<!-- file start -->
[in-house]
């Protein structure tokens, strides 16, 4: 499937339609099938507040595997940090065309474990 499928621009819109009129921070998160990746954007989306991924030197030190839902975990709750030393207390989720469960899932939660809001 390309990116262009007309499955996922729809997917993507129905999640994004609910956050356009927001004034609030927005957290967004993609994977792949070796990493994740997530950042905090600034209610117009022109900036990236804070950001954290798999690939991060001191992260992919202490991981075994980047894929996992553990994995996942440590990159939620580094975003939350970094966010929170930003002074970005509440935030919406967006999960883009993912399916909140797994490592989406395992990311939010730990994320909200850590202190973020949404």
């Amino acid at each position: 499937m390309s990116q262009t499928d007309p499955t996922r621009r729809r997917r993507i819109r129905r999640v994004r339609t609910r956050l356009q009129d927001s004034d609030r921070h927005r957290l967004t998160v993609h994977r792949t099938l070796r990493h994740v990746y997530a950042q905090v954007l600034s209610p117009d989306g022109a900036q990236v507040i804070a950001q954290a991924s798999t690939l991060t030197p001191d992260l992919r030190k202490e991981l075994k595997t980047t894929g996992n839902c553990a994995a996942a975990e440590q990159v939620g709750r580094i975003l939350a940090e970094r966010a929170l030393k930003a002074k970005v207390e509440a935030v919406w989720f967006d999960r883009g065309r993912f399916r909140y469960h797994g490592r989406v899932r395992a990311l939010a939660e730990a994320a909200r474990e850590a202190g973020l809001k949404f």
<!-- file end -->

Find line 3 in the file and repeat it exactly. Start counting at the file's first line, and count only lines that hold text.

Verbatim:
């Amino acid at each position: 499937m390309s990116q262009t499928d007309p499955t996922r621009r729809r997917r993507i819109r129905r999640v994004r339609t609910r956050l356009q009129d927001s004034d609030r921070h927005r957290l967004t998160v993609h994977r792949t099938l070796r990493h994740v990746y997530a950042q905090v954007l600034s209610p117009d989306g022109a900036q990236v507040i804070a950001q954290a991924s798999t690939l991060t030197p001191d992260l992919r030190k202490e991981l075994k595997t980047t894929g996992n839902c553990a994995a996942a975990e440590q990159v939620g709750r580094i975003l939350a940090e970094r966010a929170l030393k930003a002074k970005v207390e509440a935030v919406w989720f967006d999960r883009g065309r993912f399916r909140y469960h797994g490592r989406v899932r395992a990311l939010a939660e730990a994320a909200r474990e850590a202190g973020l809001k949404f």